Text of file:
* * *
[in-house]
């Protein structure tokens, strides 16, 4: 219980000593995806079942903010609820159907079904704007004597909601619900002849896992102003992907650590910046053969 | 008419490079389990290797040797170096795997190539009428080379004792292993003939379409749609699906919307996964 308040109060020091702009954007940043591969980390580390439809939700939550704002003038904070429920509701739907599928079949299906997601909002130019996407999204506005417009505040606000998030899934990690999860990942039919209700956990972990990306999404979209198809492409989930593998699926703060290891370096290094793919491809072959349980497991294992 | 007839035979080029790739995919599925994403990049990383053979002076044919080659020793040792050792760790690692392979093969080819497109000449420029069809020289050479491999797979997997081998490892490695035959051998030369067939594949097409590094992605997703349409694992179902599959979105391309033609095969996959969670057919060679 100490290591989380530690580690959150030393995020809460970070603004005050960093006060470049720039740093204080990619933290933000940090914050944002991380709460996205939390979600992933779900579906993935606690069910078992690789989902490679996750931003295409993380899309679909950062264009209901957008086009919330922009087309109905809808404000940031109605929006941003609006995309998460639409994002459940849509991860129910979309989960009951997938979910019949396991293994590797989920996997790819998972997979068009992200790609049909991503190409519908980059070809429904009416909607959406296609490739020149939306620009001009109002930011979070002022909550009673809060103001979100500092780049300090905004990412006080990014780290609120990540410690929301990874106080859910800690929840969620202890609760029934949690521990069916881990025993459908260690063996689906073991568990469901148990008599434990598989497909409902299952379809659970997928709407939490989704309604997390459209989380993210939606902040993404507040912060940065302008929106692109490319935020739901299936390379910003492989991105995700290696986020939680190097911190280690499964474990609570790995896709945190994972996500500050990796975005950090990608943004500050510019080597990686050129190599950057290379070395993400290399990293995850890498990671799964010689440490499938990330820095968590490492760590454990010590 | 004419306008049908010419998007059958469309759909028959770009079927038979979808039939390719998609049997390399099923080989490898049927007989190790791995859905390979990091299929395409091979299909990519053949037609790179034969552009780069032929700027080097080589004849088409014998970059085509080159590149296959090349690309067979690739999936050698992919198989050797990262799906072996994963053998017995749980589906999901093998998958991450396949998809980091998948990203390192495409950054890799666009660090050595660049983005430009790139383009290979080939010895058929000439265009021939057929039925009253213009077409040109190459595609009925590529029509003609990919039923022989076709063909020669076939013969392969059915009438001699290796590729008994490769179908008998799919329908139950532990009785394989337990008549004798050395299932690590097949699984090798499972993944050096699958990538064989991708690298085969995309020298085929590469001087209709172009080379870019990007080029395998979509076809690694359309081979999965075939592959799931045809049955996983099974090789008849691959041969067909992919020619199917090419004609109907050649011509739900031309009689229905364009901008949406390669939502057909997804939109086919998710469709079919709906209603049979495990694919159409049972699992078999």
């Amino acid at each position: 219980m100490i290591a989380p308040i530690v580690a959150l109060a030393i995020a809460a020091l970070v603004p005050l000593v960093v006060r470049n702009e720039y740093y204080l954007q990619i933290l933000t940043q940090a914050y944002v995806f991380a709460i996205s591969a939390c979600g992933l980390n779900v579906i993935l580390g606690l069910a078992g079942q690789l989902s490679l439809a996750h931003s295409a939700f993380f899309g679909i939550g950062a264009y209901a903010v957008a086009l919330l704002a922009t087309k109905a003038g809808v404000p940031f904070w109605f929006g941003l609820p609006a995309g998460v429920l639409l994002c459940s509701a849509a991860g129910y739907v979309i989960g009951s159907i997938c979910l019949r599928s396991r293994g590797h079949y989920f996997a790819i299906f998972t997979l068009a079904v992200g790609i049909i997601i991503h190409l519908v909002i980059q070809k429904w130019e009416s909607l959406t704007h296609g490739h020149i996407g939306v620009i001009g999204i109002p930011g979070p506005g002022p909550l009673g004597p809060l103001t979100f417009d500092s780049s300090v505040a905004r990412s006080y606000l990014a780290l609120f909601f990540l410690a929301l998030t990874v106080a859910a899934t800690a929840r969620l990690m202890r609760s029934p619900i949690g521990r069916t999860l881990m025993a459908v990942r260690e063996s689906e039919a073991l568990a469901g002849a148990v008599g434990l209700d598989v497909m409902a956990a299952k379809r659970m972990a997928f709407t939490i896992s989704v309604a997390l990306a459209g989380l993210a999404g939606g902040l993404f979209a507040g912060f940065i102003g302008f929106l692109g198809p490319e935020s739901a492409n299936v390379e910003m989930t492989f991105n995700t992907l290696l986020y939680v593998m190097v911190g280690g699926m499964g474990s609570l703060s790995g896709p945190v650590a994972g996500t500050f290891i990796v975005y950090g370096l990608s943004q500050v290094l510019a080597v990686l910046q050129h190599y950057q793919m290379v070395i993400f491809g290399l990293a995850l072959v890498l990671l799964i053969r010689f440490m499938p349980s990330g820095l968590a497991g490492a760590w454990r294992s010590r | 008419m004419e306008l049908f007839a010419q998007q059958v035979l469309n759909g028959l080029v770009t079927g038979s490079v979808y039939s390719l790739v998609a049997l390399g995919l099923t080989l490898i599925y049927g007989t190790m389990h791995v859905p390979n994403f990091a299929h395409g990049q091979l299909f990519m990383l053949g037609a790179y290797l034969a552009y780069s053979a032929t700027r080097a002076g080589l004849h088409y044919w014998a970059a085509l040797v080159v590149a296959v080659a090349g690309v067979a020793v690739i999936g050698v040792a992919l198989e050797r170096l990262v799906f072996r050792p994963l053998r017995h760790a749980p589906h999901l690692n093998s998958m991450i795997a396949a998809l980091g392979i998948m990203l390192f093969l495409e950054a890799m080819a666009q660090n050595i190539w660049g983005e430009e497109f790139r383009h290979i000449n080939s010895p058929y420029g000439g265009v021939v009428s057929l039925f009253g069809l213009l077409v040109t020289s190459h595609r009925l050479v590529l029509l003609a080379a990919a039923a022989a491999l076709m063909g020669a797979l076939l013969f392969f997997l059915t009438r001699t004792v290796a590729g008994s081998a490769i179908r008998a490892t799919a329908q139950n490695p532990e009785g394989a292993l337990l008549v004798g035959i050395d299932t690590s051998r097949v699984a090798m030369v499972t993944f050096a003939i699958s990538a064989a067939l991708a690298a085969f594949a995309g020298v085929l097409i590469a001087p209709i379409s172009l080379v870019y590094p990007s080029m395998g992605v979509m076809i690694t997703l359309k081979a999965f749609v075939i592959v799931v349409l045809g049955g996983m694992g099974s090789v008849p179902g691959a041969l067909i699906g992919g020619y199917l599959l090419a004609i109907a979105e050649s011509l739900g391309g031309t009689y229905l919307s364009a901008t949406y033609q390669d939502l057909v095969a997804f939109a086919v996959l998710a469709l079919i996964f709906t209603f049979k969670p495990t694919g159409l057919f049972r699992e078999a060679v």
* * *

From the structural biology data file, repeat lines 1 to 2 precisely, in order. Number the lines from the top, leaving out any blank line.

[in-house]
């Protein structure tokens, strides 16, 4: 219980000593995806079942903010609820159907079904704007004597909601619900002849896992102003992907650590910046053969 | 008419490079389990290797040797170096795997190539009428080379004792292993003939379409749609699906919307996964 308040109060020091702009954007940043591969980390580390439809939700939550704002003038904070429920509701739907599928079949299906997601909002130019996407999204506005417009505040606000998030899934990690999860990942039919209700956990972990990306999404979209198809492409989930593998699926703060290891370096290094793919491809072959349980497991294992 | 007839035979080029790739995919599925994403990049990383053979002076044919080659020793040792050792760790690692392979093969080819497109000449420029069809020289050479491999797979997997081998490892490695035959051998030369067939594949097409590094992605997703349409694992179902599959979105391309033609095969996959969670057919060679 100490290591989380530690580690959150030393995020809460970070603004005050960093006060470049720039740093204080990619933290933000940090914050944002991380709460996205939390979600992933779900579906993935606690069910078992690789989902490679996750931003295409993380899309679909950062264009209901957008086009919330922009087309109905809808404000940031109605929006941003609006995309998460639409994002459940849509991860129910979309989960009951997938979910019949396991293994590797989920996997790819998972997979068009992200790609049909991503190409519908980059070809429904009416909607959406296609490739020149939306620009001009109002930011979070002022909550009673809060103001979100500092780049300090905004990412006080990014780290609120990540410690929301990874106080859910800690929840969620202890609760029934949690521990069916881990025993459908260690063996689906073991568990469901148990008599434990598989497909409902299952379809659970997928709407939490989704309604997390459209989380993210939606902040993404507040912060940065302008929106692109490319935020739901299936390379910003492989991105995700290696986020939680190097911190280690499964474990609570790995896709945190994972996500500050990796975005950090990608943004500050510019080597990686050129190599950057290379070395993400290399990293995850890498990671799964010689440490499938990330820095968590490492760590454990010590 | 004419306008049908010419998007059958469309759909028959770009079927038979979808039939390719998609049997390399099923080989490898049927007989190790791995859905390979990091299929395409091979299909990519053949037609790179034969552009780069032929700027080097080589004849088409014998970059085509080159590149296959090349690309067979690739999936050698992919198989050797990262799906072996994963053998017995749980589906999901093998998958991450396949998809980091998948990203390192495409950054890799666009660090050595660049983005430009790139383009290979080939010895058929000439265009021939057929039925009253213009077409040109190459595609009925590529029509003609990919039923022989076709063909020669076939013969392969059915009438001699290796590729008994490769179908008998799919329908139950532990009785394989337990008549004798050395299932690590097949699984090798499972993944050096699958990538064989991708690298085969995309020298085929590469001087209709172009080379870019990007080029395998979509076809690694359309081979999965075939592959799931045809049955996983099974090789008849691959041969067909992919020619199917090419004609109907050649011509739900031309009689229905364009901008949406390669939502057909997804939109086919998710469709079919709906209603049979495990694919159409049972699992078999």